I love the New Year.
There are few things in life I enjoy more than self-improvement. Perhaps I am a glutton for punishment, but a whole season devoted to developing new goals and habits makes me giddy with excitement. What part or parts of myself do I want to focus on this year? Should I run more? Or eat healthier? Or learn a new language? Or develop a new hobby? Or lose weight? Or plant a garden? Or drink more water? Or redecorate my house? Or all of the above?
As the old year has drawn to a close, I enjoy reflecting on the progress I made and the areas I want to improve upon in this new year.
But if I’m being honest with myself, underneath the possibilities and the excitement is the fundamental assumption: I should change because I’m not good enough as-is.
I am really, really good at changing myself. I wish I could be proud of that statement, but I’m not, because I know the motivation of my heart.
Many years ago, I had a friend tell me, “Natalie, one of the things I appreciate about you the most is that you never stop looking for a way to change for the better.” At the time I was incredibly flattered—someone noticed all my hard work! Over the years, however, I’ve begun to see the ugly truth about my motivations.
I was the friendless child. I was the little girl with a big heart and no social skills. I made an easy target for ridicule and rejection. And I hated it. I don’t know that there are words strong enough to express the kind of self-loathing and loneliness I felt.
But I had one secret weapon: I was a natural student of human behavior. I would ruthlessly assess my shortcomings and then systematically observe someone who was strong in that area or who demonstrated a skill I admired until I had mastered that skill as well. Were my clothes making me a target? I figured out fashion and trends. Was my vocabulary making me sound pretentious? I listened to my peers to pick up slang and idioms to sound more acceptable.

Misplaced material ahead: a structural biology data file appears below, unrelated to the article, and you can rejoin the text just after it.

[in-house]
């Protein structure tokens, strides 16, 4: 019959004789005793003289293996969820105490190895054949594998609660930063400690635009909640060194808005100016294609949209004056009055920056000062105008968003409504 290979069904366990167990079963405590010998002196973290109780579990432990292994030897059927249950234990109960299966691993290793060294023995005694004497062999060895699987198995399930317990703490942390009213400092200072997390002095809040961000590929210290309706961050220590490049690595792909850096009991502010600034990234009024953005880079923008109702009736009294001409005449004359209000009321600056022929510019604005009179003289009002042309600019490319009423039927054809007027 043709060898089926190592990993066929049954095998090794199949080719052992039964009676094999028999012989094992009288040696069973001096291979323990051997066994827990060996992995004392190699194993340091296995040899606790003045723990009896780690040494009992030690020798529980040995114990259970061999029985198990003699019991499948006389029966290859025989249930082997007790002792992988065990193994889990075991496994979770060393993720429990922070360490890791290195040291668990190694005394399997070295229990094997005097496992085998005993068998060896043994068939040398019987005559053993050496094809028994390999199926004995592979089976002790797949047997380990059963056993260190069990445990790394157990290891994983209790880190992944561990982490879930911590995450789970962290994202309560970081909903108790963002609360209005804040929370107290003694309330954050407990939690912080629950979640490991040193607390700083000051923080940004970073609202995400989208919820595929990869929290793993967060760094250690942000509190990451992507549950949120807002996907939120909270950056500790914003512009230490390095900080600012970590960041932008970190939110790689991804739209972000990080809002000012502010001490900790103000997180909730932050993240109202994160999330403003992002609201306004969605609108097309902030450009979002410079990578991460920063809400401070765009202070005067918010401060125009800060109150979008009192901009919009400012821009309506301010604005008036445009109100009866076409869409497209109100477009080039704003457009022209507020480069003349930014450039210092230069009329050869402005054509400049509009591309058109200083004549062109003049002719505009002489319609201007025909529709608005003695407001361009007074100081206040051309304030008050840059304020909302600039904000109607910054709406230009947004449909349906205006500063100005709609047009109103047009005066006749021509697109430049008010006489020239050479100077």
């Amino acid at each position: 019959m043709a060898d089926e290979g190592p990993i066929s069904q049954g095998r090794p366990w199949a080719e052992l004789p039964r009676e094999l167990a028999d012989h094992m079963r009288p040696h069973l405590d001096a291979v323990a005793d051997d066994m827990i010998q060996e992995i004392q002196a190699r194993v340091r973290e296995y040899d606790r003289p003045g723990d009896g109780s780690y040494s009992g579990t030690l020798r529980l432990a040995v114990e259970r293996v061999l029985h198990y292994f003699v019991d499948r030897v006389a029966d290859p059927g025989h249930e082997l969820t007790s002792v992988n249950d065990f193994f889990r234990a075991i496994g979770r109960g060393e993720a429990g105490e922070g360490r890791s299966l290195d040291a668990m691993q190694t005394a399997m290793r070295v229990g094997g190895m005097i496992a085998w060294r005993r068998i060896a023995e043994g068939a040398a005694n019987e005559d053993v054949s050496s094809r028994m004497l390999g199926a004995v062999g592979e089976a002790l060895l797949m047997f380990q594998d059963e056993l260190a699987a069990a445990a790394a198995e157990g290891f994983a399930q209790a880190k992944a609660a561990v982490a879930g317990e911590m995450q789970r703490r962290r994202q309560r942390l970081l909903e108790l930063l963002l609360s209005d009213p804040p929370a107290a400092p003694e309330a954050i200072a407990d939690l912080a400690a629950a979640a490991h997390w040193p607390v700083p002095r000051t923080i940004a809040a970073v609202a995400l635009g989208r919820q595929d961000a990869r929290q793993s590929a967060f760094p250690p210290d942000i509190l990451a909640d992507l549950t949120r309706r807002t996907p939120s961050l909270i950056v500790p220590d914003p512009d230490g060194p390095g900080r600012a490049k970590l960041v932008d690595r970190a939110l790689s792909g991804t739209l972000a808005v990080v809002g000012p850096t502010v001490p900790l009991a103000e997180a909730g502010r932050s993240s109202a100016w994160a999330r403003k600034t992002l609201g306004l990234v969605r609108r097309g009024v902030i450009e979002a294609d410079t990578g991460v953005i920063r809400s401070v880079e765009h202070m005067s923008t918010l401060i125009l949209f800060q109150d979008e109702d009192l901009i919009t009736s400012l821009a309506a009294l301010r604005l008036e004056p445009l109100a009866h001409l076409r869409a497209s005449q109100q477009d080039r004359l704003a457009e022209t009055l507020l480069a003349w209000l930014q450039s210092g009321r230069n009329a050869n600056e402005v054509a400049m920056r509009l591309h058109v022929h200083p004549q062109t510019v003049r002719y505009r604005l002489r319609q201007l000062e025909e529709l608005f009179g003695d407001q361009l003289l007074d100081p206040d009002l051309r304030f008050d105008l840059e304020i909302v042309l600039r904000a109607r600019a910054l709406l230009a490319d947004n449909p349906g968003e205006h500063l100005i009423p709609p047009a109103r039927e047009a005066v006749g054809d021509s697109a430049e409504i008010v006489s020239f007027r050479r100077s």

I viewed my life as a project. I believed if I could perfect myself, I would no longer be rejected. If I could erase the weaknesses and flaws, I would have friends.
And while I could quote all the right Bible verses about how much God loved me, and how He sent His son to die for me, sins and flaws and all, on a very deep subconscious level, I was incapable of believing that anyone could love me as-is – even God.
Change can be good, but when done out of fear, it becomes a trap.
I have been trapped in a cycle of self-perfection.
This year, God has asked me not to make resolutions that add to my life. I don’t need more habits, or disciplines, or hobbies. I don’t need more busyness.
What I need is more Jesus and less of the lies.
So this year I resolve to let go of my perfection, to let go of the comparison, to let go of the pretenses that I have built up to keep the real me safe from ridicule and rejection.
I’m cleaning house this year to make room for more Jesus.